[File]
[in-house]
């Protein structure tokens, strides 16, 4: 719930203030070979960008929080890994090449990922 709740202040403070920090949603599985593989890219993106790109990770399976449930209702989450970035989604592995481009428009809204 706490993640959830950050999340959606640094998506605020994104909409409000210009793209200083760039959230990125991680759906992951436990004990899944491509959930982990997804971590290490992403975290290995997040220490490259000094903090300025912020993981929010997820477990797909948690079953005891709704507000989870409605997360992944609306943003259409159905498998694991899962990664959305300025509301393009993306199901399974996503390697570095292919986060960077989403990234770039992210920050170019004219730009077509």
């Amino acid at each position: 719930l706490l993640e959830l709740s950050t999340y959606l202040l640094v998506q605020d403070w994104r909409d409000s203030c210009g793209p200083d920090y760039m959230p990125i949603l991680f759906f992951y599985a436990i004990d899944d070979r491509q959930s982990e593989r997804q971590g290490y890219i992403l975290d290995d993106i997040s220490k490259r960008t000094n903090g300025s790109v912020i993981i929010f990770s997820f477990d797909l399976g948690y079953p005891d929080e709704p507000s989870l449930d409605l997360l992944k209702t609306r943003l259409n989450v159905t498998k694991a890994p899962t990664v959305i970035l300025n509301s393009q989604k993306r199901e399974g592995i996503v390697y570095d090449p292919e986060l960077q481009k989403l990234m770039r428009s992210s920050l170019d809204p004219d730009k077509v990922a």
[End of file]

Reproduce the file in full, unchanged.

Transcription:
[in-house]
């Protein structure tokens, strides 16, 4: 719930203030070979960008929080890994090449990922 709740202040403070920090949603599985593989890219993106790109990770399976449930209702989450970035989604592995481009428009809204 706490993640959830950050999340959606640094998506605020994104909409409000210009793209200083760039959230990125991680759906992951436990004990899944491509959930982990997804971590290490992403975290290995997040220490490259000094903090300025912020993981929010997820477990797909948690079953005891709704507000989870409605997360992944609306943003259409159905498998694991899962990664959305300025509301393009993306199901399974996503390697570095292919986060960077989403990234770039992210920050170019004219730009077509």
């Amino acid at each position: 719930l706490l993640e959830l709740s950050t999340y959606l202040l640094v998506q605020d403070w994104r909409d409000s203030c210009g793209p200083d920090y760039m959230p990125i949603l991680f759906f992951y599985a436990i004990d899944d070979r491509q959930s982990e593989r997804q971590g290490y890219i992403l975290d290995d993106i997040s220490k490259r960008t000094n903090g300025s790109v912020i993981i929010f990770s997820f477990d797909l399976g948690y079953p005891d929080e709704p507000s989870l449930d409605l997360l992944k209702t609306r943003l259409n989450v159905t498998k694991a890994p899962t990664v959305i970035l300025n509301s393009q989604k993306r199901e399974g592995i996503v390697y570095d090449p292919e986060l960077q481009k989403l990234m770039r428009s992210s920050l170019d809204p004219d730009k077509v990922a």